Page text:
These events sell out fast. Register early to secure your spot.Ottawa Marathon
by Paul Gains
The morning after racing the Ottawa 10km race in 2001, Eric Gillis responded to his early wake up call, got into his running gear then ran out along part of the marathon course to cheer on some of his friends at the 30k and 40k marks.
Buoyed by the experience, the native of Antigonish, Nova Scotia silently vowed to add the Ottawa Marathon to his list of ‘must do’ races.
Twelve years later, Gillis is a two time Olympian and now has signed on for the Ottawa Marathon - an IAAF Silver Label Race - on Sunday, May 26th. The event is also the 2013 Canadian National Marathon Championship.
“Canadian marathons are definitely something special,” says the 33 year old. “They are always on my radar - Toronto and Ottawa are the two biggest marathons in Canada and I have had Ottawa on my bucket list.
“My list includes all the big ones around the world like Boston, New York and London so definitely Ottawa is on that list. This year it worked out, time wise, that Ottawa was do-able. I am excited about the opportunity to race. I knew I wanted to do the marathon one day and do it there. I didn’t think it would take twelve years but it has and it should be fun.”
Few people would describe the marathon as fun but that’s Gillis’s cheerful disposition shining through. Naturally, he also has very bold ambitions for Ottawa, which could include an improvement of his personal best time of 2:11:28. He achieved that Olympic qualifying standard at the 2011 Scotiabank Toronto Waterfront Marathon under cold, windy conditions. Most importantly, he shows optimism in abundance.
“Yes,” he concurs, “and the reason being, my ‘p.b’ comes on a course, which is arguably faster - it’s flatter - but the conditions that day were not conducive to running really fast. So if I get better weather in Ottawa, I definitely feel I can run a p.b. there.”
“I ran the entire second half of the course last year. (Again) I did the 10km the night before and as part of my Sunday long run I did the second half, which goes into Hull (Quebec). It’s a challenging back section of the course. I am not familiar with the first half. But what I remember is that it’s not like any marathon I have run before. There are not many flat sections on the back half.”
Gillis spent seven weeks in Kenya this past winter training with fellow Olympian and Speed River Track Club teammate, Reid Coolsaet. Though he has previous high altitude training experience in Flagstaff, Arizona, it was his first time in Kenya.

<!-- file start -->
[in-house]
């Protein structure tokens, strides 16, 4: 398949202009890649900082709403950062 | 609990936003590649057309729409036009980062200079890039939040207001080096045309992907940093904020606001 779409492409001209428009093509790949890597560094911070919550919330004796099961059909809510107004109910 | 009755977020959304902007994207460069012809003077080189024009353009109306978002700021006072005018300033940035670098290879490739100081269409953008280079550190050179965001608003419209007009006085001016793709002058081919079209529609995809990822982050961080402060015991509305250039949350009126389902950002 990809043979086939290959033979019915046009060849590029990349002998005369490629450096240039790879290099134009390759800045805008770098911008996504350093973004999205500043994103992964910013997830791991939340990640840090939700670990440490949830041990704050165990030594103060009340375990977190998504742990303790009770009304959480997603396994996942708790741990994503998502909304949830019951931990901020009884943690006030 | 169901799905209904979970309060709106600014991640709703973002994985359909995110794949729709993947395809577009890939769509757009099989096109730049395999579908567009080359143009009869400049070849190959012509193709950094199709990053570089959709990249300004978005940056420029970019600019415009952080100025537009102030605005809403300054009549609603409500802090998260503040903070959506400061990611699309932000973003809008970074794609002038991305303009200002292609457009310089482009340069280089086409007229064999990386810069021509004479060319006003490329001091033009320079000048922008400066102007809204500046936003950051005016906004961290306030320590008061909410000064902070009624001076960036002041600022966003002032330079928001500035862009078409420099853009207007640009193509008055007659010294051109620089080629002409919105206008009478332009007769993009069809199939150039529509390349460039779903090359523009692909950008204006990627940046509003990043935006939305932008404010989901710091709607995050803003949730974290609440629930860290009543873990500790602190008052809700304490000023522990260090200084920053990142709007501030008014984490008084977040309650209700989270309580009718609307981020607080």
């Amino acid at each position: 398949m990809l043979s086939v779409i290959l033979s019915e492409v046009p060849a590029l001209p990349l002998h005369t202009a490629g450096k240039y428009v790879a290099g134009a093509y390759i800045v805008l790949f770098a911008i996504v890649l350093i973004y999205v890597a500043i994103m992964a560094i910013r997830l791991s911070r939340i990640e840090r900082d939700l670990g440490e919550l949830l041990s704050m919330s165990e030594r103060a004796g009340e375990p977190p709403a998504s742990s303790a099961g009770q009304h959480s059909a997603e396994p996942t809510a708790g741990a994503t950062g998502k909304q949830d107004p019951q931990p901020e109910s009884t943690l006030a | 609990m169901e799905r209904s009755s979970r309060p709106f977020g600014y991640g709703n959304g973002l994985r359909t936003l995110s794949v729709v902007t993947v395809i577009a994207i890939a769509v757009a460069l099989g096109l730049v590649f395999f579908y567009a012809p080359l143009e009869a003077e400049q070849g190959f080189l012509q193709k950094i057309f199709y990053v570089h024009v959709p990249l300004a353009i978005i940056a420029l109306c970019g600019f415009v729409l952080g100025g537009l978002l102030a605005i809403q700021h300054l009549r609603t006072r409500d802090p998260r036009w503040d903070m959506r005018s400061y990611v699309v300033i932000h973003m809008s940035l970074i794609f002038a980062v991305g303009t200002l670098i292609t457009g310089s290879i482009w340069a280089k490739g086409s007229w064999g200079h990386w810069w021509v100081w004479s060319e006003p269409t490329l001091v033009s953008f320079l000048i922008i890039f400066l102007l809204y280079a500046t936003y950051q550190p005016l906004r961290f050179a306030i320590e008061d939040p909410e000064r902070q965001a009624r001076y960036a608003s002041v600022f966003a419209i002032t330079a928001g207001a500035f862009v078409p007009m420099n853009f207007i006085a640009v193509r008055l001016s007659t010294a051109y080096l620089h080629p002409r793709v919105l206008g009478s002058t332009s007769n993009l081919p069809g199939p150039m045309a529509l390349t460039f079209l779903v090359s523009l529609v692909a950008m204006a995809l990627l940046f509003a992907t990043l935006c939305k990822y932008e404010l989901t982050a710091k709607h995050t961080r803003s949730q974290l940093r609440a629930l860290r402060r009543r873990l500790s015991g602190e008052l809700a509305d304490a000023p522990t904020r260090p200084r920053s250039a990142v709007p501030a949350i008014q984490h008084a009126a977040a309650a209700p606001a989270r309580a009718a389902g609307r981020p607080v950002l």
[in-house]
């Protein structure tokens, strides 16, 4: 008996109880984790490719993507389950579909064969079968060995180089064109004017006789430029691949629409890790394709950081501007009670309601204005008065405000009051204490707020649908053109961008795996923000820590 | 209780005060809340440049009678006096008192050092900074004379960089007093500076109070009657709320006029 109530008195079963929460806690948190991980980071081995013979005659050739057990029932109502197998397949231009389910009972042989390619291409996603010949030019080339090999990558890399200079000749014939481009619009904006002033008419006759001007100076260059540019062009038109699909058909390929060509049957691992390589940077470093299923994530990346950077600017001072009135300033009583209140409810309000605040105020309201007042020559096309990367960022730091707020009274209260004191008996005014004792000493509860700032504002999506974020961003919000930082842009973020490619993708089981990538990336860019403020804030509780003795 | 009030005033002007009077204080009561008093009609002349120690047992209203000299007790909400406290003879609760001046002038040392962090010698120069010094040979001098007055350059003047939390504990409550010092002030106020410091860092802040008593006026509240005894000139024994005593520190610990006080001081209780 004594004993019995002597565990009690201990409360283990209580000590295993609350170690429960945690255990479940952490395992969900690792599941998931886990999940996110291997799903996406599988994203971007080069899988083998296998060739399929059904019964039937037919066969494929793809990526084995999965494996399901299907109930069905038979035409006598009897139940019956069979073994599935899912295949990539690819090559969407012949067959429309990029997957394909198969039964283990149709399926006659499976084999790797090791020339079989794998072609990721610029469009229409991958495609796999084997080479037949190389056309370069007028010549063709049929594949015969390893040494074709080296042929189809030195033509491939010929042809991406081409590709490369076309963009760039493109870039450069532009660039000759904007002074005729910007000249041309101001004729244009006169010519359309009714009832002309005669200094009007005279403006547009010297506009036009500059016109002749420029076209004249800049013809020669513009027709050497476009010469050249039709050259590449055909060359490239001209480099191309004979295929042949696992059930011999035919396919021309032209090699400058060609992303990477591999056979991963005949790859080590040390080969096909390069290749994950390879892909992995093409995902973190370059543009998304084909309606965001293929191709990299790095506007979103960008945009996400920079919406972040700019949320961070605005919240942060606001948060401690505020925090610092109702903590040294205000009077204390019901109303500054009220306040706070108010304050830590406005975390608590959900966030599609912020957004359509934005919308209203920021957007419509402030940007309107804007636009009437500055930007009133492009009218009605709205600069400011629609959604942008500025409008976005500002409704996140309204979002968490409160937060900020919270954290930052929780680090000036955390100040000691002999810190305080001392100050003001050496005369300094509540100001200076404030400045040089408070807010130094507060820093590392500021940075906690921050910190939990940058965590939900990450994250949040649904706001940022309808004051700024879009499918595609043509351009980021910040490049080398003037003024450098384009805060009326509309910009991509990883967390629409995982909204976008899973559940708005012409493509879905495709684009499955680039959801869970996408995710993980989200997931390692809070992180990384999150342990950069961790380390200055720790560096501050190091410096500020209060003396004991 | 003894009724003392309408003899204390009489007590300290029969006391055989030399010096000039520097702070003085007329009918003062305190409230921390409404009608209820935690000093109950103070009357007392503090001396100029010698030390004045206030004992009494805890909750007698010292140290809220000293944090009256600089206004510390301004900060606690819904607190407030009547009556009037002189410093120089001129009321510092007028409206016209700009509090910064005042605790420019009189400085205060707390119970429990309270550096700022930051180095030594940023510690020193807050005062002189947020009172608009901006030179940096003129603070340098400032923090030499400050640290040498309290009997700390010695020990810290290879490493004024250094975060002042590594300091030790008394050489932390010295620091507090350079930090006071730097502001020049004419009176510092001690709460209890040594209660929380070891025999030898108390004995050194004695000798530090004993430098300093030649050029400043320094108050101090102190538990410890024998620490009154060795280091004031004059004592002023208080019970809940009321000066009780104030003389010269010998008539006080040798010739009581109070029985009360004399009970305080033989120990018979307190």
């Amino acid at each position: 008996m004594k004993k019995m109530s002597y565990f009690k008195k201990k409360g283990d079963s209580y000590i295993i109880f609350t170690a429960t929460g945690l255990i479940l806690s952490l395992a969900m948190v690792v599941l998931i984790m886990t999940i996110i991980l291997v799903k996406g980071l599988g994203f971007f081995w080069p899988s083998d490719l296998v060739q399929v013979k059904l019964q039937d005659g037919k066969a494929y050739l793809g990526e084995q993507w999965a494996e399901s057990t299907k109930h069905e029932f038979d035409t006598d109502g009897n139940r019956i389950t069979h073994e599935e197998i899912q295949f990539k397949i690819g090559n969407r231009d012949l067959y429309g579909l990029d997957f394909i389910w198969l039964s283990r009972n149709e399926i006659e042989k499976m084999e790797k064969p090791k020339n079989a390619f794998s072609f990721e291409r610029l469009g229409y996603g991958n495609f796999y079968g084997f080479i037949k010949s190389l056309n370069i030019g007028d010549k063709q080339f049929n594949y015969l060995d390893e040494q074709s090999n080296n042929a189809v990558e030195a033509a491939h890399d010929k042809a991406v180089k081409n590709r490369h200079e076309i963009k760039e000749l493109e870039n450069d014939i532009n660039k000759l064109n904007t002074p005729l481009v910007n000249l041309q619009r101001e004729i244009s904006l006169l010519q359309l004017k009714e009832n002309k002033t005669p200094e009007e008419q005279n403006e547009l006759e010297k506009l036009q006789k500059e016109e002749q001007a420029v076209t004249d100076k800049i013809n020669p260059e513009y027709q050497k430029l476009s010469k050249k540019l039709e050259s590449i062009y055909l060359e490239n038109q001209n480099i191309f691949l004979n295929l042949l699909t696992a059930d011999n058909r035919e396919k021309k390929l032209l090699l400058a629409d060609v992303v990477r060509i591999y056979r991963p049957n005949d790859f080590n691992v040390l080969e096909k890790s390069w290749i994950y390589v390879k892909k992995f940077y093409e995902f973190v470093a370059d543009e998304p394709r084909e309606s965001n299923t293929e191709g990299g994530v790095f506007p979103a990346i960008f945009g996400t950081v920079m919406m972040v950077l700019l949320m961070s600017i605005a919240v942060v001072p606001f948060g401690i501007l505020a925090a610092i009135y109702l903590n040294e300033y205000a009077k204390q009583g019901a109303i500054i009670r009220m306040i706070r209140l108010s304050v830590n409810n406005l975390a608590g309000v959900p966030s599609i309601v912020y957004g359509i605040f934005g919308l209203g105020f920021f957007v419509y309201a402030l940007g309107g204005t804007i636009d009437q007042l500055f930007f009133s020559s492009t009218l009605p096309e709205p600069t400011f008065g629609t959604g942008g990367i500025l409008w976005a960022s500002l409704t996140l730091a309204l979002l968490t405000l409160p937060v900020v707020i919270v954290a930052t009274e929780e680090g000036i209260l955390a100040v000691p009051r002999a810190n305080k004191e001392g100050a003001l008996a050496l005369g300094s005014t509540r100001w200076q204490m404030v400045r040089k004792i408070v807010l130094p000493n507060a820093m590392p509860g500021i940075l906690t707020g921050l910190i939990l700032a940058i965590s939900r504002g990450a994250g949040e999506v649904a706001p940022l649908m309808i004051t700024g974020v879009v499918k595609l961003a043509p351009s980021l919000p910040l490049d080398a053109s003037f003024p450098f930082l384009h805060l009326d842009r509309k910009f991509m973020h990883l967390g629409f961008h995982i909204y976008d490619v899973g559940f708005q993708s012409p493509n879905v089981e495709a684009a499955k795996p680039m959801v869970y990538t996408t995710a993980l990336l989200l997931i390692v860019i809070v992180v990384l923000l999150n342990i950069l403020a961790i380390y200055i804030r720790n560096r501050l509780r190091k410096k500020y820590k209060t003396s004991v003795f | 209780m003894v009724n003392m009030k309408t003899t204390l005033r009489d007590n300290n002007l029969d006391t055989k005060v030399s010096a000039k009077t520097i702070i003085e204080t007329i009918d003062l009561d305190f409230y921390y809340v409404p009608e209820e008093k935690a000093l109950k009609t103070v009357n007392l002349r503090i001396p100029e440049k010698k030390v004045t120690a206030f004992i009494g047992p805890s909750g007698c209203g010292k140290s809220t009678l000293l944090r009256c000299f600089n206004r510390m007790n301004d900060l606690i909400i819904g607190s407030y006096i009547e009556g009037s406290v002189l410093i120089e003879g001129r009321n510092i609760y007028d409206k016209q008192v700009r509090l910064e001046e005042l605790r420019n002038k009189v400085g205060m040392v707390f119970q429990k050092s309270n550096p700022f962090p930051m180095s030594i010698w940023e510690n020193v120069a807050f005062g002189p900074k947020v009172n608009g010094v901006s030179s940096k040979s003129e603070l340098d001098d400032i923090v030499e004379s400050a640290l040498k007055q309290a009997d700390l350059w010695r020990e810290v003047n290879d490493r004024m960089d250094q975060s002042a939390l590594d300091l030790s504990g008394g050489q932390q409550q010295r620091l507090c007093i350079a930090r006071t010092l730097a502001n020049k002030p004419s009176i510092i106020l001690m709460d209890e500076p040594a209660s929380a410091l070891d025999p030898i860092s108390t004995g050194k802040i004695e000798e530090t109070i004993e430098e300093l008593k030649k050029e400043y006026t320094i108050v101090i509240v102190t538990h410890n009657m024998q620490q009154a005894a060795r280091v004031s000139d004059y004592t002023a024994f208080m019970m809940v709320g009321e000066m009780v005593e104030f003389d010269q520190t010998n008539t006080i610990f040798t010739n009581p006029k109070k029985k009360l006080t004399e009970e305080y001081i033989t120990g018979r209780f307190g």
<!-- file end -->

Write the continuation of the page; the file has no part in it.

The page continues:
Unfortunately, he was nursing an inflammation of his ilio-tibial band when he arrived at the high altitude training camp in Iten. A couple of weeks of cross training with British Olympic marathoner Lee Merrien preceded some proper distance running and that seems to be just what he needed.
Originally he had planned to run Boston, but decided he wasn’t in the shape he wanted to be in at that time. An extra six weeks, he believes, will prove beneficial. And so came the decision to switch to Ottawa and knock off another of his career objectives. Whether he can run the fast time he desires remains to be seen. Again Gillis is especially cautious.
“We will see when it comes to race time,” he declares. “It’s eight weeks out now from Ottawa and I am in much better shape eight weeks before this than when I thought I was going to run Boston.”
A fan of the Tamarack Ottawa Race Weekend, Gillis plans to bring his wife and three year old daughter with him for the event and, after the race, they will experience the cultural side of Canada’s capital city.
Gillis admits that he went through a period after the London Olympics when his motivation was challenged. There was the nagging injury that surfaced occasionally. But most trying was the recognition that he had been on, not one, but two consecutive Canadian Olympic teams and had to ask himself ‘what’s next?’
In London, he was one of three Canadians in the Olympic marathon. At the Beijing Olympic he ran the 10,000m after having to go through an appeal process. He had made the IAAF standard but not the tougher Canadian Olympic mark. Still he was added to the team as a “Rising Star.”
“I did have that lull after the London Olympics where I didn’t have specific goals for the fall,” he reveals. “I did have some races lined up I was struggling with some on again off again injuries. I didn't really focus; I didn't want to push it. But now I am getting hungry to get out there again after not racing for six months and getting back on the line.”
In preparation for the marathon he intends to compete in the Toronto Yonge Street 10km, a Canada Running Series race, on April 21st. Though the race is downhill he is excited about the possibility of turning in a fast time and competing against a competitive field. Two years ago he finished three-tenths of a second behind Coolsaet in a time of 28:08.3
“You can gauge fitness by workouts, but a race is a race,” he says of the race. “I will be looking at my time, more so afterwards. With my marathon buildup, I will have more mileage in my legs than I did when I ran it in 2011.”
One thing is certain; Gillis is a pragmatic individual who prepares for his marathons with diligence. His debut marathon was the 2010 Houston Marathon where he ran 2:13:52. The London Olympic race with its winding course and warm temperatures yielded his slowest of his four marathons. So, much can be expected of him on the streets of Ottawa -- a fast time and a fun time!